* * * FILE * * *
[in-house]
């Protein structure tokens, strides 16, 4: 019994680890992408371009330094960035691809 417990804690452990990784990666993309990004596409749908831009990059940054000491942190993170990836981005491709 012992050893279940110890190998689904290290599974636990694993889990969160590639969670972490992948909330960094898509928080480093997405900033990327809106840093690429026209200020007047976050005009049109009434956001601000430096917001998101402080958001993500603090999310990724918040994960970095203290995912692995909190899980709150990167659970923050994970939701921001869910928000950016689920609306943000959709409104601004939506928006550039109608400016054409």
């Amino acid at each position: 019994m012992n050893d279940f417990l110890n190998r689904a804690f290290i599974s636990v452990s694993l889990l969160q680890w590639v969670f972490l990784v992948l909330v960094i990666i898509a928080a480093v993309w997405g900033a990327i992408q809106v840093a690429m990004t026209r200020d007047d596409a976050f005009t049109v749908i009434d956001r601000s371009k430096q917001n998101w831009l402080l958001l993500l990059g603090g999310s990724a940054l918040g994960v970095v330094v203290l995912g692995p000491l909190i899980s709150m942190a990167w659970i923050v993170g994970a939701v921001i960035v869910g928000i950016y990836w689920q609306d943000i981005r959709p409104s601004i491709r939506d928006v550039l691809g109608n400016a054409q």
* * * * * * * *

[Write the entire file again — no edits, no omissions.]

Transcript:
[in-house]
């Protein structure tokens, strides 16, 4: 019994680890992408371009330094960035691809 417990804690452990990784990666993309990004596409749908831009990059940054000491942190993170990836981005491709 012992050893279940110890190998689904290290599974636990694993889990969160590639969670972490992948909330960094898509928080480093997405900033990327809106840093690429026209200020007047976050005009049109009434956001601000430096917001998101402080958001993500603090999310990724918040994960970095203290995912692995909190899980709150990167659970923050994970939701921001869910928000950016689920609306943000959709409104601004939506928006550039109608400016054409």
């Amino acid at each position: 019994m012992n050893d279940f417990l110890n190998r689904a804690f290290i599974s636990v452990s694993l889990l969160q680890w590639v969670f972490l990784v992948l909330v960094i990666i898509a928080a480093v993309w997405g900033a990327i992408q809106v840093a690429m990004t026209r200020d007047d596409a976050f005009t049109v749908i009434d956001r601000s371009k430096q917001n998101w831009l402080l958001l993500l990059g603090g999310s990724a940054l918040g994960v970095v330094v203290l995912g692995p000491l909190i899980s709150m942190a990167w659970i923050v993170g994970a939701v921001i960035v869910g928000i950016y990836w689920q609306d943000i981005r959709p409104s601004i491709r939506d928006v550039l691809g109608n400016a054409q």